I observed some very good math journals are not indexed by Thomson Reuters. The basis of my evaluation is the composition of the editorial board, the university or press that house the journals and the authors that publish with them. My question is what is likely the reason for this non-indexing?
The only mathematical journals that I think highly of and that I have noticed at any point not being indexed by Thompson Reuters where simply too recent. For example, Forum of Mathematics (both Pi and Sigma parts) is currently not indexed, but I bet it will soon be. Of course, I may have missed others.
Added in response to user's comment: you did find one I missed. More precisely, Real Analysis Exchange is known to me and not indexed. Here I guess that the issue is that the journal is rather low-profile, in the sense that its articles receive few citations on average (not to mean that its article are not good, I know much too few of them to judge even roughly). JCR only indexes the journals that receive a certain amount of citation (see the "Citation Analysis" section in the link provided in Sean Elvidge's answer). If one looks at MathSciNet, which is more comprehensive for maths, one sees that the MCQ (analogue of the 5 year Impact factor but using the database of MathSciNet) of Real Analysis Exchange is lower than half the average MCQ of MathSciNet's journals.
The selection process used by Thomson Reuters for choosing journals is described, in detail, on this page: http://wokinfo.com/essays/journal-selection-process/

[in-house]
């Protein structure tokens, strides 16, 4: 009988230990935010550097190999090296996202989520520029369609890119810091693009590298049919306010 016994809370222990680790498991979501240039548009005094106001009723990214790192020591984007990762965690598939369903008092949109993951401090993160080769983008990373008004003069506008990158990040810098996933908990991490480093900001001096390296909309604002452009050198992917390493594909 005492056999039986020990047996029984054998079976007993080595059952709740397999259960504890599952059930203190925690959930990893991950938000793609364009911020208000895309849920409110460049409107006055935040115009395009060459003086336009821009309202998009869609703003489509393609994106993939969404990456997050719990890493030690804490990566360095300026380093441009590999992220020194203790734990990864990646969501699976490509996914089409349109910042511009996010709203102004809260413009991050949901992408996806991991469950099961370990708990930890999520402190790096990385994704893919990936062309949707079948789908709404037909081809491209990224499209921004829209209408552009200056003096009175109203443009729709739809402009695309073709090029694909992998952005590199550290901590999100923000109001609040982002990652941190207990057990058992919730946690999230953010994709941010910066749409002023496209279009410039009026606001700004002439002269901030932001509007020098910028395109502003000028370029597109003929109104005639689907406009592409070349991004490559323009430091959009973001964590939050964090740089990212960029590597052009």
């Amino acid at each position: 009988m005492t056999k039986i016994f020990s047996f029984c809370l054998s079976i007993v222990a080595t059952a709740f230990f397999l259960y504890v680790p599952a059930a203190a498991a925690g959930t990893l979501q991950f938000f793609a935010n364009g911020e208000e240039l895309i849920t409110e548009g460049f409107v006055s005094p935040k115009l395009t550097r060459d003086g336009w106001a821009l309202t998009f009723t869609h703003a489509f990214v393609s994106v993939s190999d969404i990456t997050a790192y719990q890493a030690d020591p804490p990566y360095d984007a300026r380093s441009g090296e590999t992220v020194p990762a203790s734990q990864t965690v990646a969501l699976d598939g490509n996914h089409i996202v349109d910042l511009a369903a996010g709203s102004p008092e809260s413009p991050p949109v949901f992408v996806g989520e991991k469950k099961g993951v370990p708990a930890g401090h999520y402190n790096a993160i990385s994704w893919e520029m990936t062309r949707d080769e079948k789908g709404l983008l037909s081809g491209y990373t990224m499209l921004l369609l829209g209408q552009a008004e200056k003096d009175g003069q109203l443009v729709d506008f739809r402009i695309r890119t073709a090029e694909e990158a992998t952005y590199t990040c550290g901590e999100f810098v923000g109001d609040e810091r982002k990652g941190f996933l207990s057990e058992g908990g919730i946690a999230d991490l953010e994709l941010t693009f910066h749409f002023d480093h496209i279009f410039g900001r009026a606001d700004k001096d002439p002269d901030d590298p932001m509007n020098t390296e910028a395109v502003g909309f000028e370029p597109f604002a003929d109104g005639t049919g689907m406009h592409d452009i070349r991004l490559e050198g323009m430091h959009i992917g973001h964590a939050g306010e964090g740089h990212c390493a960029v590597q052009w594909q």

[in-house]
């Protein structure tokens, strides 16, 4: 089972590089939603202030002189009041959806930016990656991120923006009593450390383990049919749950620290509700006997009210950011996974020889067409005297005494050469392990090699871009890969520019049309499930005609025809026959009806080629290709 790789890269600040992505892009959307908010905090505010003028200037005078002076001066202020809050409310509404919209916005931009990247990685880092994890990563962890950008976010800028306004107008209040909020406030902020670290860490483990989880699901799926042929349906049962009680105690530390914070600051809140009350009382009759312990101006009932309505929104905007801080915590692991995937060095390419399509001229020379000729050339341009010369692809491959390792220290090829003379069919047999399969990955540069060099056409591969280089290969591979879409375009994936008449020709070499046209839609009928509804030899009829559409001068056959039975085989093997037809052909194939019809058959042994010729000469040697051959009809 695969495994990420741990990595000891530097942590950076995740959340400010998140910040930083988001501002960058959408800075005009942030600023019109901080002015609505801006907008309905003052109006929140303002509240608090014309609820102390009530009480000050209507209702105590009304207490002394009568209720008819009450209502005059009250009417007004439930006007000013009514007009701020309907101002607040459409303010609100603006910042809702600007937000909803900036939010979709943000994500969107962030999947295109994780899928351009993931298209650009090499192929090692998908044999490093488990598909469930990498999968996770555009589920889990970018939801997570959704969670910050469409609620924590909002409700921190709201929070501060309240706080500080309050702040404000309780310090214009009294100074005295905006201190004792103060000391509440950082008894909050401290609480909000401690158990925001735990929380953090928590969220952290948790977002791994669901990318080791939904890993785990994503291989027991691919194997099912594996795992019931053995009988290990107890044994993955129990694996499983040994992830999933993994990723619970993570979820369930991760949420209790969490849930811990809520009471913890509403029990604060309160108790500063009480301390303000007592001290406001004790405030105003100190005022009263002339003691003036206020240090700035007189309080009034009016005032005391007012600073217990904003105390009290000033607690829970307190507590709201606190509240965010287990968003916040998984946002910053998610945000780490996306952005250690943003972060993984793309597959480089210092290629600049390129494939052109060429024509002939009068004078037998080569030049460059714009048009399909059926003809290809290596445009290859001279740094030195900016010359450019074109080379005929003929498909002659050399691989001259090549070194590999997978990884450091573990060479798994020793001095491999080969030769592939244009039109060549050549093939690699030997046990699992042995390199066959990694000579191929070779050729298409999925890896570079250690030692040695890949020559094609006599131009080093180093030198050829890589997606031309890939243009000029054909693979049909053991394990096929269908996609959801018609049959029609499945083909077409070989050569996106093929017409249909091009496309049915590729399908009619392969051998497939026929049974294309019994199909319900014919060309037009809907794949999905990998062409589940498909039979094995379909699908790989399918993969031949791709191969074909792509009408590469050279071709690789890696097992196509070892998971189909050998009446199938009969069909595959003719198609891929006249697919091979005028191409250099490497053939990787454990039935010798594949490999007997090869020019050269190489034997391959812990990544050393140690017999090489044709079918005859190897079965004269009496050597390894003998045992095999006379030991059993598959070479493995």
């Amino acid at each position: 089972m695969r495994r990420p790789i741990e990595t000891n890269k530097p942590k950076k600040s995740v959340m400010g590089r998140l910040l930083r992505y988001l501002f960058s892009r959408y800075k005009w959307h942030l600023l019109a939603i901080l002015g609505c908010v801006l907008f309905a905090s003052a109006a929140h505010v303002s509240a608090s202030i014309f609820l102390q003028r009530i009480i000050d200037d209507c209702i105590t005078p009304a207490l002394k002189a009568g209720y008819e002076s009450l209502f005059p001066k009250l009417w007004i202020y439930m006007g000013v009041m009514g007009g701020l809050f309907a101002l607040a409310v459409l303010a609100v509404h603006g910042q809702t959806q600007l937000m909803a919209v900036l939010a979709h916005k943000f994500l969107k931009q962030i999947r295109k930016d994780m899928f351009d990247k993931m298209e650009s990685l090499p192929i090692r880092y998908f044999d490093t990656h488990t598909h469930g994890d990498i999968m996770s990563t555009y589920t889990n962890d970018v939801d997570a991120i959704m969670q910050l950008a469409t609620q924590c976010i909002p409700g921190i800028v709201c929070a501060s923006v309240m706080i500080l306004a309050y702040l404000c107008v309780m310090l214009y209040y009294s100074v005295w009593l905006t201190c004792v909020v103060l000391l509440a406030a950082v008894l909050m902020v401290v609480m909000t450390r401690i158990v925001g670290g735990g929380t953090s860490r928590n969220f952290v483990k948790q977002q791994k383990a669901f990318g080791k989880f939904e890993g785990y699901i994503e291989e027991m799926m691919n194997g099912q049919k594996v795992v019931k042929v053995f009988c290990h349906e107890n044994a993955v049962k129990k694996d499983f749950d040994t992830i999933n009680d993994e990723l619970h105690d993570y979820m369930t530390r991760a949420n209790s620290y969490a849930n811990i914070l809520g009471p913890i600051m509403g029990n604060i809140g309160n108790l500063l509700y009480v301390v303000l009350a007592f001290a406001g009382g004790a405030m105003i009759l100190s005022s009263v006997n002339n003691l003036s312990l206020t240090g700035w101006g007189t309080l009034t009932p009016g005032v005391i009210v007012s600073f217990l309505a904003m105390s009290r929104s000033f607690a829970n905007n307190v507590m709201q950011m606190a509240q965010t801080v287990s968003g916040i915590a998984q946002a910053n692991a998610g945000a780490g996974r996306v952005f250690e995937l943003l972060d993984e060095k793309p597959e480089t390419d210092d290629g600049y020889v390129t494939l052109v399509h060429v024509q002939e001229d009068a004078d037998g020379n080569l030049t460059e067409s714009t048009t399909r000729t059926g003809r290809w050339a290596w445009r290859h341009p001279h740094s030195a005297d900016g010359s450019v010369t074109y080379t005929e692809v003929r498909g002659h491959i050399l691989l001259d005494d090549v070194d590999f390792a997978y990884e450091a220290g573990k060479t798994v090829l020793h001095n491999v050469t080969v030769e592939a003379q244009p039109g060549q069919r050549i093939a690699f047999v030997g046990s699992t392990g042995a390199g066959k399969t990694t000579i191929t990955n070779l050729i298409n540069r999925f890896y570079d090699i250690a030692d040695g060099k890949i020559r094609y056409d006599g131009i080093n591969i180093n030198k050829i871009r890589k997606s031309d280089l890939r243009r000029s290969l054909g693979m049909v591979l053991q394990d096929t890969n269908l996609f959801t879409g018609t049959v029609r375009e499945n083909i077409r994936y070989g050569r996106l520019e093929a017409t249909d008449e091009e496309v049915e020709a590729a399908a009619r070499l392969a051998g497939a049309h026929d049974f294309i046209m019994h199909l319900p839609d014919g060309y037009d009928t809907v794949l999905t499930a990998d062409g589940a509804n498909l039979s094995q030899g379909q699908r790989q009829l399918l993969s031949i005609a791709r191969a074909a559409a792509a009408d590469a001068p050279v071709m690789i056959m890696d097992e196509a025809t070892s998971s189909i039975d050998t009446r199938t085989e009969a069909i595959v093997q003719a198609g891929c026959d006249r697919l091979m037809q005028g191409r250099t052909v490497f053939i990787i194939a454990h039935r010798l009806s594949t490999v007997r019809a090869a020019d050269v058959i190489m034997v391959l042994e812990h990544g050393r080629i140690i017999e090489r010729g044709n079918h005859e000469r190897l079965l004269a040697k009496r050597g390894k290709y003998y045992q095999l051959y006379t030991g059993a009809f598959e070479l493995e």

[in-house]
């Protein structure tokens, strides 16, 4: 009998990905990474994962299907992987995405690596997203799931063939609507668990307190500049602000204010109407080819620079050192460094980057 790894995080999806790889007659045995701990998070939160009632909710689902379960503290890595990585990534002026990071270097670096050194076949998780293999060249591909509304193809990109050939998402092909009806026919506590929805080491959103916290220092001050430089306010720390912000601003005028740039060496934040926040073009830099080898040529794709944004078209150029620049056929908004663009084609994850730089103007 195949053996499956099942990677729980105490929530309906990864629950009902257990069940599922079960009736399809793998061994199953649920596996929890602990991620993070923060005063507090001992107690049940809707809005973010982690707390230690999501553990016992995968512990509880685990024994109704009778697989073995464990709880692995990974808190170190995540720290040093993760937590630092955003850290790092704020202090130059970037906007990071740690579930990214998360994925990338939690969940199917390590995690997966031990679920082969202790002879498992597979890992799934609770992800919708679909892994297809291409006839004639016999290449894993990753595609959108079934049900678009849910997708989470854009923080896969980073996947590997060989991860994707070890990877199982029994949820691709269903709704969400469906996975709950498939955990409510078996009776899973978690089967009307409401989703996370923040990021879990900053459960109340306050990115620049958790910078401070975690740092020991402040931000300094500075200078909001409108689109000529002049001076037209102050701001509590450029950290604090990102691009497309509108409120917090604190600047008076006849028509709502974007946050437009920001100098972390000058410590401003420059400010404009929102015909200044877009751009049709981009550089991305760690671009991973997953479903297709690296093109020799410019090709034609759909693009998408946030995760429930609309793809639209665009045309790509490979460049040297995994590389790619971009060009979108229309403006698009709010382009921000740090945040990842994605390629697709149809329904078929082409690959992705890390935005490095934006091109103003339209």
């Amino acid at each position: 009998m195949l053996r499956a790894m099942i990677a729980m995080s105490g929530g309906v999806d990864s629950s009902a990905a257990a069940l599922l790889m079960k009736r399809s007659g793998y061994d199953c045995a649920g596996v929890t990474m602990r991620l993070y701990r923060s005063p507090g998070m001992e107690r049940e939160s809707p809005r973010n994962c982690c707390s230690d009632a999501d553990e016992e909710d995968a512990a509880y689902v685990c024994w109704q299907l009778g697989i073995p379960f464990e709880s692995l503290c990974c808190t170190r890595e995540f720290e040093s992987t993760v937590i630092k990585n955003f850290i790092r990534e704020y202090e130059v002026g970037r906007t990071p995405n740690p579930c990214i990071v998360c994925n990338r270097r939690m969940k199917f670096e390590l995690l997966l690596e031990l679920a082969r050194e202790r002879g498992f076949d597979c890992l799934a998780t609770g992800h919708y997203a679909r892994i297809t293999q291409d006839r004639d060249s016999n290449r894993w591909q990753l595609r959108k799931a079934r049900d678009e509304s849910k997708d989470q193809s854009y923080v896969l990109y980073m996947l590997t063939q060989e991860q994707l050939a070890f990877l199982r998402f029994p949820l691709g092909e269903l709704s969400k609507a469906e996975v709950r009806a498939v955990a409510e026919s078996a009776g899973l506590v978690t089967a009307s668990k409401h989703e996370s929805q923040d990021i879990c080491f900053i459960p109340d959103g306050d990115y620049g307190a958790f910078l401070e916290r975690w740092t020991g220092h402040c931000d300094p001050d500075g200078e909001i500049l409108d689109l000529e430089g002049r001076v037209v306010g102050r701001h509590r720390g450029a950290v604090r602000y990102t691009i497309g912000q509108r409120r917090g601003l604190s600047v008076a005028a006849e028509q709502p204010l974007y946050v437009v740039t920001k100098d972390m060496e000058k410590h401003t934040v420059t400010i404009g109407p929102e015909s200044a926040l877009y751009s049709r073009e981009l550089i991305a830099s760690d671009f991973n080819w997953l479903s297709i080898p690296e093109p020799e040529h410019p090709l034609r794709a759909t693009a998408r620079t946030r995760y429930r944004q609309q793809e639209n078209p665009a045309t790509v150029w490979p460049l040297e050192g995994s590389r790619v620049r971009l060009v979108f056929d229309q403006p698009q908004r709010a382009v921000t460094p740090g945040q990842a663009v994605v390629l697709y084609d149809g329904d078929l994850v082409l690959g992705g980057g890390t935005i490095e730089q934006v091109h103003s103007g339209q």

The basic standards (see the link for more information) are:
Timeliness of publication is a basic criterion in the evaluation process. It is of primary and fundamental importance. A journal must be publishing according to its stated frequency to be considered for inclusion in Web of Science. The ability to publish on time implies a healthy backlog of manuscripts essential for ongoing viability. It is not acceptable for a journal to appear chronically late, weeks or months after its cover date. To measure timeliness we need to see three consecutive current issues, one after another, as soon as they are published.
INTERNATIONAL EDITORIAL CONVENTIONS
Thomson Reuters also determines if the journal follows international editorial conventions, which are intended to optimize retrievability of source articles. These conventions include informative journal titles, fully descriptive article titles and author abstracts, complete bibliographic information for all cited references, and full address information for every author.
FULL TEXT ENGLISH
English is the universal language of science. For this reason Thomson Reuters focuses on journals that publish full text in English, or at very least, bibliographic information in English. There are many journals covered in Web of Science that publish articles with bibliographic information in English and full text in another language. However, going forward, it is clear that the journals most important to the international research community will publish full text in English. This is especially true in the natural sciences. There are notable exceptions to this rule in the Arts & Humanities and in Social Sciences topics. This is discussed further below. Nonetheless, full text English is highly desirable, especially if the journal intends to serve an international community of researchers. In addition, all journals must have cited references in the Roman alphabet.
Application of the peer-review process is another indication of journal standards and signifies overall quality of the research presented and the completeness of cited references.6 Inclusion of Funding Acknowledgements is also strongly recommended. Not only do they help create a greater context for the journal, these acknowledgements also function as a confirmation of the importance of the research presented.